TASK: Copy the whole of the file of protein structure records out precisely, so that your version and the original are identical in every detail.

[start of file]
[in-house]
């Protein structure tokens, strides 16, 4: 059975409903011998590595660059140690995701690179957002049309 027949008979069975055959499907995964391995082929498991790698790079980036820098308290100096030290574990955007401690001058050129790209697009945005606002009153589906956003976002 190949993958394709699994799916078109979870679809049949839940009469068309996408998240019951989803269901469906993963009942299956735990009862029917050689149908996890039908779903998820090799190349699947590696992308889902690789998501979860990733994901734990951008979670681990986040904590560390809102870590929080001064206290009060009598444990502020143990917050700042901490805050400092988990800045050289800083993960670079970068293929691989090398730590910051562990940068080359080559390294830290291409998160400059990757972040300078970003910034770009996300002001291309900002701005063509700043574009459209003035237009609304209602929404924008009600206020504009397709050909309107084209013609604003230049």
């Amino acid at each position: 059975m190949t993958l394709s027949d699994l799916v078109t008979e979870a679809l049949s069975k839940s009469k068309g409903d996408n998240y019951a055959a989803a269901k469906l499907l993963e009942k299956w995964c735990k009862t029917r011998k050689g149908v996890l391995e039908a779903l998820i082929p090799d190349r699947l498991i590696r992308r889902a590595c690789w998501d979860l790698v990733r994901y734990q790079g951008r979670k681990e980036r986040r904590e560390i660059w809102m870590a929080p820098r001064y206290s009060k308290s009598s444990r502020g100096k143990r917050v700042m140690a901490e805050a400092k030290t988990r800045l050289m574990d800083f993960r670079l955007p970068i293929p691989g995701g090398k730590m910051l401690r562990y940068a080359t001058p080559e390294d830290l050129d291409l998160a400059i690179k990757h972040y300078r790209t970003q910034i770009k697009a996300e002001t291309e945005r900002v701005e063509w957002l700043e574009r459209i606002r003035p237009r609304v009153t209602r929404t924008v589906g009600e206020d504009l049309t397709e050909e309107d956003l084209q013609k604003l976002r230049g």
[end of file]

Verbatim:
[in-house]
């Protein structure tokens, strides 16, 4: 059975409903011998590595660059140690995701690179957002049309 027949008979069975055959499907995964391995082929498991790698790079980036820098308290100096030290574990955007401690001058050129790209697009945005606002009153589906956003976002 190949993958394709699994799916078109979870679809049949839940009469068309996408998240019951989803269901469906993963009942299956735990009862029917050689149908996890039908779903998820090799190349699947590696992308889902690789998501979860990733994901734990951008979670681990986040904590560390809102870590929080001064206290009060009598444990502020143990917050700042901490805050400092988990800045050289800083993960670079970068293929691989090398730590910051562990940068080359080559390294830290291409998160400059990757972040300078970003910034770009996300002001291309900002701005063509700043574009459209003035237009609304209602929404924008009600206020504009397709050909309107084209013609604003230049």
């Amino acid at each position: 059975m190949t993958l394709s027949d699994l799916v078109t008979e979870a679809l049949s069975k839940s009469k068309g409903d996408n998240y019951a055959a989803a269901k469906l499907l993963e009942k299956w995964c735990k009862t029917r011998k050689g149908v996890l391995e039908a779903l998820i082929p090799d190349r699947l498991i590696r992308r889902a590595c690789w998501d979860l790698v990733r994901y734990q790079g951008r979670k681990e980036r986040r904590e560390i660059w809102m870590a929080p820098r001064y206290s009060k308290s009598s444990r502020g100096k143990r917050v700042m140690a901490e805050a400092k030290t988990r800045l050289m574990d800083f993960r670079l955007p970068i293929p691989g995701g090398k730590m910051l401690r562990y940068a080359t001058p080559e390294d830290l050129d291409l998160a400059i690179k990757h972040y300078r790209t970003q910034i770009k697009a996300e002001t291309e945005r900002v701005e063509w957002l700043e574009r459209i606002r003035p237009r609304v009153t209602r929404t924008v589906g009600e206020d504009l049309t397709e050909e309107d956003l084209q013609k604003l976002r230049g």